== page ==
My Last Full Day In Paris

I decide to go back to the Louvre today to do some drawing but on arriving I discover that the first Sunday of the month the museum is open to everyone, so it is absolutely packed, wall to wall people!  Certainly not conducive to study and drawing so I head over to the Eugene Délacroix museum on the Left Bank instead.

On the way I stop in at Saint-Germain-Des-Prés, the oldest church in Paris.  There are marble columns inside that date from 512 AD.  The church has been repaired and enlarged over the centuries and is an example of Early Gothic and Romanesque styles. The church as I saw it today was mostly built in 1163 but it is once again in need of repairs and restorations.

DSC02558This is the view from the north west corner and the sculpture of a head in the bottom right of the picture is by Picasso.


The view from the front door.  This church was beautifully painted with many stained glass windows high above the church floor.


The pillars and columns are covered in painted designs…

DSC02536 and I also loved the pillar’s beautiful bases.
DSC02517I was surprised to see that one of the stained glass windows had a small part that opened.  It was very high up, so I have no idea how they get it opened and closed.


A bust and chandelier were nicely silhouetted against this window.


The colours are incredible.  Stained glass windows need light to show off their beauty.


This picture is a bit dark, these cathedrals are always quite dark inside, but it does show the windows that encircle the church.  Just around the corner from the church and down a little side street is the museum I am looking for.


Here is the entrance to the Musée National Eugène Dèlacroix’ which contains his home and studio.  One of the fascinating things about Paris is the way a door will open onto a courtyard or garden and offer a glimpse into a secret place.  You just have no idea what might be behind one of those big old doors.

DSC02570This is a palette that Delacroix is thought to have given to Henri Fantin-Latour who, like Délacroix prepared his painting palette with great care.


Dèlacroix’s studio had many of his paintings and lithograph prints and in the house there were many lithograph prints with their original stone printing plates.  He had the studio built to his specifications, with huge north windows and skylights.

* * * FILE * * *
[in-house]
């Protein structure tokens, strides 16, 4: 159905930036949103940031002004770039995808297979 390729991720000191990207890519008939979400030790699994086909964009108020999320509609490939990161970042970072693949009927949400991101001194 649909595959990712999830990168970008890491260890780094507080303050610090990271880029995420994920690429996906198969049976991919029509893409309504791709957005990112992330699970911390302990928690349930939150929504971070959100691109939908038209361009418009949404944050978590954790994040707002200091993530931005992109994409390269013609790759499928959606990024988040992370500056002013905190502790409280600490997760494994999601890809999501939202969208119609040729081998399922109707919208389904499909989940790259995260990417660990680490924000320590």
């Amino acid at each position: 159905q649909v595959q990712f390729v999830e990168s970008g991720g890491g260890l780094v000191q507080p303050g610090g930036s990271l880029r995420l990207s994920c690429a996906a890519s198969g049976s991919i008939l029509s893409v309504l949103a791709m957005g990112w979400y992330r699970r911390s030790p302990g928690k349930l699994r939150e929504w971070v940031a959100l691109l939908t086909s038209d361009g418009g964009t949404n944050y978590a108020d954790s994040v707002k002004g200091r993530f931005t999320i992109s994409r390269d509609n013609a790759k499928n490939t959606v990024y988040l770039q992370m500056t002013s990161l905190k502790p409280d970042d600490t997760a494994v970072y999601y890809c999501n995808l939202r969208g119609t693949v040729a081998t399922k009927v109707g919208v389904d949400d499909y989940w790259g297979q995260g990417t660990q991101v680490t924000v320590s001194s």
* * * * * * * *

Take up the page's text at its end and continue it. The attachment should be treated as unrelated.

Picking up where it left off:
Here is a view of the studio from its private garden. The garden has been recently restored, under the supervision of the gardeners of the Tuileries and due to the generosity of a donor named Mr. Kinoshita.  There were lists of the plants purchased and the work carried out in Délacoix’s archives so it has been faithfully restored, and is a beautiful calm oasis in a busy city.  His home is in the building on the right of the photo, it was quite large and well appointed.DSC02573A view of the garden looking from the studio.  I decide it is time to think about heading home and walk from here towards the Louvre, as I want to stop at their bookstore and a couple other shops nearby.


There are some sights that are very definitely Parisian.  Do you notice all the parked cars?


I have no idea how the drivers here manage to park in such tiny spots, or even how they manage to get out of them, but they do!  It is quite something to watch.


I pass some very interesting looking shops, but as it is Sunday they are all closed so I take some photos through the windows.  Too bad, or maybe good, as I am sure I would have found some fascinating item that I would have wanted to bring home.


All sorts of curious and interesting things.


This window was intriguing, especially in light of all the figure drawing I have been doing.


I snap a couple last photos and head home to get packed and ready for my flight home tomorrow.


Me and the Mona Lisa!

Here are my metro drawings from the last couple of days.imageimage

The Louvre, Galeries Lafayette and Printemps

I decide to go visit the Louvre again on Saturday.  This is a view of the enclosed courtyard at the east end of the building.  It is hard to comprehend just how big this museum is, it covers almost 15 acres.

DSC02417The Louvre was originally a fortress built in 1190, but it was rebuilt in the 16th century to be a royal palace which continued to be expanded over the years. The Louvre became an art museum in 1793, when Louis XIV moved to Versailles. It is now the largest museum in the world.

The Louvre contains 35,000 works of art on display, divided into eight departments: the Near Eastern Antiquities, Egyptian Antiquities, Greek, Etruscan and Roman Antiquities, Islamic Art, Sculptures, Decorative Arts, Paintings and Prints and Drawings.

It is impossible to see all of this museum in one day.  Even walking through all its galleries in one day would be a challenge, never mind actually stopping to look at the art.  Many of the paintings are very large, as is The Pentecote, 1732 by Jean Restoutst.  There weren’t many people in this room so I was able to set up my little gorilla pod and take my own picture.